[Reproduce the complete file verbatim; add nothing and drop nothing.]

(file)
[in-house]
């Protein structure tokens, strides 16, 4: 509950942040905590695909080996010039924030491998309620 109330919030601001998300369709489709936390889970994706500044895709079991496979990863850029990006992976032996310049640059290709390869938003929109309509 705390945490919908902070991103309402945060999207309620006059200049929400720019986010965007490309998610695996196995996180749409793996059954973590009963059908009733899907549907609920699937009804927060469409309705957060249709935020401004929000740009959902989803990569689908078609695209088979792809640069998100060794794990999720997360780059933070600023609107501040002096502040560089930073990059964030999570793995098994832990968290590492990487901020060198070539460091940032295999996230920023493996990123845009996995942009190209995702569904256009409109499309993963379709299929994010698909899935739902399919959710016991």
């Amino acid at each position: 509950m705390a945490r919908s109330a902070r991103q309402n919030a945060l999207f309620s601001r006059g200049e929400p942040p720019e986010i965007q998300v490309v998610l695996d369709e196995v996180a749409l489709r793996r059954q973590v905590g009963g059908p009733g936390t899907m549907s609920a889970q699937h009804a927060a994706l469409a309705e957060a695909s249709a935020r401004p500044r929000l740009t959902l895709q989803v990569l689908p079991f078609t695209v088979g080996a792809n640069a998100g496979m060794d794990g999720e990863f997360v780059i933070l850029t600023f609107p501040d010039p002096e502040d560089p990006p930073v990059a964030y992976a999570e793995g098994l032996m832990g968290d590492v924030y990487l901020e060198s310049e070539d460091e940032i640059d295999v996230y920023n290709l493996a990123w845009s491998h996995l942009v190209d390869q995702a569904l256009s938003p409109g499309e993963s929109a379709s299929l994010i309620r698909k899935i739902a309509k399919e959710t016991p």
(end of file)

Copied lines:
[in-house]
């Protein structure tokens, strides 16, 4: 509950942040905590695909080996010039924030491998309620 109330919030601001998300369709489709936390889970994706500044895709079991496979990863850029990006992976032996310049640059290709390869938003929109309509 705390945490919908902070991103309402945060999207309620006059200049929400720019986010965007490309998610695996196995996180749409793996059954973590009963059908009733899907549907609920699937009804927060469409309705957060249709935020401004929000740009959902989803990569689908078609695209088979792809640069998100060794794990999720997360780059933070600023609107501040002096502040560089930073990059964030999570793995098994832990968290590492990487901020060198070539460091940032295999996230920023493996990123845009996995942009190209995702569904256009409109499309993963379709299929994010698909899935739902399919959710016991």
């Amino acid at each position: 509950m705390a945490r919908s109330a902070r991103q309402n919030a945060l999207f309620s601001r006059g200049e929400p942040p720019e986010i965007q998300v490309v998610l695996d369709e196995v996180a749409l489709r793996r059954q973590v905590g009963g059908p009733g936390t899907m549907s609920a889970q699937h009804a927060a994706l469409a309705e957060a695909s249709a935020r401004p500044r929000l740009t959902l895709q989803v990569l689908p079991f078609t695209v088979g080996a792809n640069a998100g496979m060794d794990g999720e990863f997360v780059i933070l850029t600023f609107p501040d010039p002096e502040d560089p990006p930073v990059a964030y992976a999570e793995g098994l032996m832990g968290d590492v924030y990487l901020e060198s310049e070539d460091e940032i640059d295999v996230y920023n290709l493996a990123w845009s491998h996995l942009v190209d390869q995702a569904l256009s938003p409109g499309e993963s929109a379709s299929l994010i309620r698909k899935i739902a309509k399919e959710t016991p």